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Space historian Matthew Hersch writes in:
It is difficult to imagine it now, but in 1967, Americans and Soviets were literally dying to get to the moon. That year, three American astronauts lost their lives in the Apollo 1 launch pad fire, and a Soviet cosmonaut, Vladimir Komarov, died when the ree...
July 02, 2009 | By Tony Reichhardt
You want to rediscover the vibe of 1969? Then rediscover the 1970 film Moonwalk One. With shots of camping, idling, beer-drinking middle America on hand in Florida to witness the launch of Apollo 11, interspersed with images of VIPs like Johnny Carson at the Kennedy Space Center, a box-jawed Wernhe...
July 01, 2009 | By Mike Klesius
We’re about to get a peek at the solar system’s
July 2009 | By Guy Gugliotta
If Lockheed’s Constellation was the hare, the Douglas DC-6 was the oh-so-reliable tortoise.
July 2009 | By Kara Platoni
Shuck the spacecraft. 182 spacewalkers have.
July 2009 | By Tony Reichhardt
Today’s airshow performers do it gyroscopically.
July 2009 | By Debbie Gary
Courtroom sketches from aviation's Trial of the Century.
July 2009 | By Rebecca Maksel
Where there’s smoke, there’s pollution. How can airport firefighters green it up?
July 2009 | By Sam Goldberg
To the Federal Aviation Administration, civilian
UAVs are the new barbarians at the gate.
July 2009 | By Douglas Gantenbein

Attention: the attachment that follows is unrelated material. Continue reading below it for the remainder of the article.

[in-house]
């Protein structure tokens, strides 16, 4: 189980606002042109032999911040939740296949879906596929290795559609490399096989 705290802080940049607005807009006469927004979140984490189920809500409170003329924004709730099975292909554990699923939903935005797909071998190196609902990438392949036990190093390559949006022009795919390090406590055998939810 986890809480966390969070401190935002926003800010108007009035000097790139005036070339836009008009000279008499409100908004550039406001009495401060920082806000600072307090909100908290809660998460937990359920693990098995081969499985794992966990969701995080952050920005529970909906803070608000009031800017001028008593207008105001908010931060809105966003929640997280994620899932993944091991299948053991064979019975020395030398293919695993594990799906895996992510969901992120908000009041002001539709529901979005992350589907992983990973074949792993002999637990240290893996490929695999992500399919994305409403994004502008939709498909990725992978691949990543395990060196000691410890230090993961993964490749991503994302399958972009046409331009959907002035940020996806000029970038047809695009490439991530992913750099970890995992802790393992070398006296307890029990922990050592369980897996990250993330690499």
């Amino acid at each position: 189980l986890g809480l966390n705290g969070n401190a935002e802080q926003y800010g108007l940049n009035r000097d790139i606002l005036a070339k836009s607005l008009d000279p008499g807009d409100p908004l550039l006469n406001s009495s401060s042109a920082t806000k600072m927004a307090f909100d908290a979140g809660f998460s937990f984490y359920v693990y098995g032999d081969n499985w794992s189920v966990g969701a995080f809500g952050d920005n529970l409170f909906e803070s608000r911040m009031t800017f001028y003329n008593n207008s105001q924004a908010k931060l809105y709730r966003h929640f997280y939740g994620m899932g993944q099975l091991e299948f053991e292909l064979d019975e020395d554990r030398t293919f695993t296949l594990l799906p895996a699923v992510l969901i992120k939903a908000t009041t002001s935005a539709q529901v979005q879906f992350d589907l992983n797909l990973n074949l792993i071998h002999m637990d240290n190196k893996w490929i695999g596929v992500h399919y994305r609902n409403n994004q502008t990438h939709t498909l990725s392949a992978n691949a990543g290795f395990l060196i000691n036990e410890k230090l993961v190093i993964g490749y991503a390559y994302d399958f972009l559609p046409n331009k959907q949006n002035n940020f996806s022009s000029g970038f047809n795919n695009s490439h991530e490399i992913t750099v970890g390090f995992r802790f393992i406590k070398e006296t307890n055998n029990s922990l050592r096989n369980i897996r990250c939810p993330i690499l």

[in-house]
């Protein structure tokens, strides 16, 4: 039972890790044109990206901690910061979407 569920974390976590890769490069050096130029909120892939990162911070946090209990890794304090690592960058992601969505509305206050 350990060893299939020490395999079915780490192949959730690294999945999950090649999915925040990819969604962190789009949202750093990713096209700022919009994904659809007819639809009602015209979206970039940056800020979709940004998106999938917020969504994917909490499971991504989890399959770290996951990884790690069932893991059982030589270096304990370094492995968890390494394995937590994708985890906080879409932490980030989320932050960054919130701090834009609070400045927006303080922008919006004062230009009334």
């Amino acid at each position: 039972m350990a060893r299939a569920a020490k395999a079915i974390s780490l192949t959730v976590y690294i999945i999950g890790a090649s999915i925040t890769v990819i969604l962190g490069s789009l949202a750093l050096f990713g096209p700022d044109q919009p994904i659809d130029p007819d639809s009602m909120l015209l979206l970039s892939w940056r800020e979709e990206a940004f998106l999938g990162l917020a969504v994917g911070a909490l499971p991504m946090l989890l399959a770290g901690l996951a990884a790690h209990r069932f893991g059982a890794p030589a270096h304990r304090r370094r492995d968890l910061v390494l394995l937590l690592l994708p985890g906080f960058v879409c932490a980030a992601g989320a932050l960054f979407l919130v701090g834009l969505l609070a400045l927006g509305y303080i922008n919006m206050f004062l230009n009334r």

A B-47 pilot remembers when an airplane—and Curtis LeMay—stiffened the spine of the Strategic Air Command
July 2009 | By Walter J. Boyne
July 2009 | By Paul Hoversten
NASA's newly named Astronaut Class of 2009 had better be a patient lot, because they probably won't reach orbit anytime soon. But they can look forward to walking on the moon if and when we return there sometime in the 2020s. And even if we don't, it must be pretty satisfying to be one of only nine...
June 30, 2009 | By Tony Reichhardt
The new Augustine Commission met for the first time last week (June 17). The one-day agenda was filled with presentations on rocket-building, including reviews of NASA’s current efforts along those lines, followed by briefings on a number of possible alternatives. Suddenly, the space blogosphere ...
June 25, 2009 | By Paul D. Spudis
And would they have been visible from space?
June 24, 2009 | By Rebecca Maksel
In the March 2008 issue, we published "High Fashion," which chronicled the state of the art in orbital couture, including "a dress that looked like a giant upside-down shredded coffee filter." Last Saturday, high over Florida, bride Erin Finnegan, wearing Eri Matsui's zero-G wedding gown, exchange...
June 22, 2009 | By Pat Trenner
During World War II, WASPs proved that an airplane couldn’t tell the difference between a male and female pilot.
June 22, 2009 | By Jonna Dootlittle Hoppes
Now that the Lunar Reconnaissance Orbiter is enroute to the moon (it arrives Tuesday) we might ask where it will point its high-resolution cameras when observations get underway. In fact, scientists have been thinking about that for years; last week they met in Tempe, Arizona, to discuss LRO target...
June 19, 2009 | By Tony Reichhardt
It took 400,000 people, working under extreme pressure, to reach the moon in 1969. Like any army, they suffered casualties.
June 18, 2009 | By The Editors
The most important review of NASA space policy since the Columbia accident investigation kicks off today with its first public hearing. Watch it live on NASA Television.
June 17, 2009 | By Tony Reichhardt
Next month, when space shuttle Endeavour arrives in orbit to begin its 16-day space station construction mission (Note: The launch has been postponed to July 11), Chris Cassidy might feel more than the usual satisfaction. On his first shuttle flight, the former Navy SEAL, who wasn't even born when ...
June 12, 2009 | By Tony Reichhardt